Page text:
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One huge obstacle for achieving process excellence is working in traditional, functional specialist siloes. This article explains what are the three key factors for bringing those functional siloes together to advance process excellence.

This article is based on experience acquired from several IT companies providing software-consulting services in Scandinavia. As you can imagine, IT companies are cradles of functional siloes. People are actually eager to work in siloes and promote their own niche expertise (for example Scala programming skills, Enterprise architecture, project management, etc.). But how many times those IT companies fail to produce a software that actually helps the customer to solve a business problem and make their lives easier? Based on some researches, only one time out of five. Let’s look into these tips and come back to this real-life example at the summary.

#1 Customer Centric Process Culture

Changing the organisational culture to be both customer centric and process oriented is very important, because that way the organisation will start to align itself automatically towards process excellence. Customer centricity gives the processes the reason to exist and process orientation makes sure that the organisation is providing added value to customer as efficient way as possible. But you can’t really imprint this on the organisation and therefore you need to grow it as part of the organisational culture.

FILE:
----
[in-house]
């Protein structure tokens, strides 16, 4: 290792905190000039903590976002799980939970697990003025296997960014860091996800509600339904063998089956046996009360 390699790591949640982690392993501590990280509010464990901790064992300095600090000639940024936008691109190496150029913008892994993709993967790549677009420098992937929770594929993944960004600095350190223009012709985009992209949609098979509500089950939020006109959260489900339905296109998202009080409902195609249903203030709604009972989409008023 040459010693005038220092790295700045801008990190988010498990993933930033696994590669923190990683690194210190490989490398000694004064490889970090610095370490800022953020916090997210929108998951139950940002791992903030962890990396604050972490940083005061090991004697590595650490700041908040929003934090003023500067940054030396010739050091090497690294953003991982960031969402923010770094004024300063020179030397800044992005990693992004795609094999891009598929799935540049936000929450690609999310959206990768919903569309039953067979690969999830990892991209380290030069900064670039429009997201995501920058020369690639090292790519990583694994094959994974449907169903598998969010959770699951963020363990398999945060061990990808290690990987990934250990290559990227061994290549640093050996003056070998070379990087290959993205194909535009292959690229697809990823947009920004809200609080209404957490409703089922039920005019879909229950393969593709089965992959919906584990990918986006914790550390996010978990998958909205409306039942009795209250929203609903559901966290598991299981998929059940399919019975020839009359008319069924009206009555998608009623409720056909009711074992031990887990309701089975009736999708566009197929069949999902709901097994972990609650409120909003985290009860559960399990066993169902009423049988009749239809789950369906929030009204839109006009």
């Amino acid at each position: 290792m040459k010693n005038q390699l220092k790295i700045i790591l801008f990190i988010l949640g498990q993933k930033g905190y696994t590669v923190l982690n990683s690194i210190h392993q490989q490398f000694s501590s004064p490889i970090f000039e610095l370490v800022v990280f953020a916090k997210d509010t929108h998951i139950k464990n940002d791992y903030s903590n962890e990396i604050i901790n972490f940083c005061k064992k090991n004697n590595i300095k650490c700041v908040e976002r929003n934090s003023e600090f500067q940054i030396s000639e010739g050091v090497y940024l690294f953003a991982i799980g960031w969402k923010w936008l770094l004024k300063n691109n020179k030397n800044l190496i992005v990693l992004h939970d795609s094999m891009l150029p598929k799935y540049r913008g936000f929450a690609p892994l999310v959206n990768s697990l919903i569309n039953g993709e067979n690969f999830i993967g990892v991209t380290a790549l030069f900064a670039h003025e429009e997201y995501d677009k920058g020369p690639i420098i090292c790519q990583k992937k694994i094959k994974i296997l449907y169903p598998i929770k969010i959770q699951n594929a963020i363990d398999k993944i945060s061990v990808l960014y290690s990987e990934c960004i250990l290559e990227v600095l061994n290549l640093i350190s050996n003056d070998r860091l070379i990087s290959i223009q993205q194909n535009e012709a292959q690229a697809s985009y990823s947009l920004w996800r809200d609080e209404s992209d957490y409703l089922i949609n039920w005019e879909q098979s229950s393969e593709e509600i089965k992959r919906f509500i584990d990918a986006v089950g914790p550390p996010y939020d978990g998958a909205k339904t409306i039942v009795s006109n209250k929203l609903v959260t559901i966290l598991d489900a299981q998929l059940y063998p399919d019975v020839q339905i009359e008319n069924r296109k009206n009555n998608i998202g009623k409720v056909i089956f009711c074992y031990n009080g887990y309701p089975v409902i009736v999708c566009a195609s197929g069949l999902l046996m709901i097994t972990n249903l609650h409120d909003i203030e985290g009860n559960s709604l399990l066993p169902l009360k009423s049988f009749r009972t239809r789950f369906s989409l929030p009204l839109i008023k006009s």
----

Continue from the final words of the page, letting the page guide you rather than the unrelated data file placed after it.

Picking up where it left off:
Your organization needs a culture, where focus is on mastering processes from a customer-oriented process perspective – Build in competitive advantage in delivering value to customers. If your organisation has a genuine focus on the customer – the customer will become everyone’s business, no matter what functional silo the person represents in an organization. Even people in “internal roles” should be doing something that enables others to serve customers. Always seek customer satisfaction and value through fulfilling their identified, true needs through business processes. Make your employees to understand that customers will always want something, but even more important is to know what they really need.

#2 Shared goals and metrics

Shared goals for the whole organisation and key measures for gauging business performance, gathering the necessary data and analysing it using key variables is very important. You get what you measure for, but keep in mind that turnover, growth percentage and other faceless, corporate measures do not touch the hearts of people and therefore won’t lead to results either. Instead, build your balanced scorecard from customer-oriented perspective and make sure everyone sees and understands those results in the same way. Even HR and financial department people need to be connected to customer outcomes through what they do. With every KPI that you have ask “How does this help my customer to succeed?” That will help you to think internal matters of an organization from customer-oriented perspective. If something does not contribute to providing great customer experiences in a profitable way, get rid of it.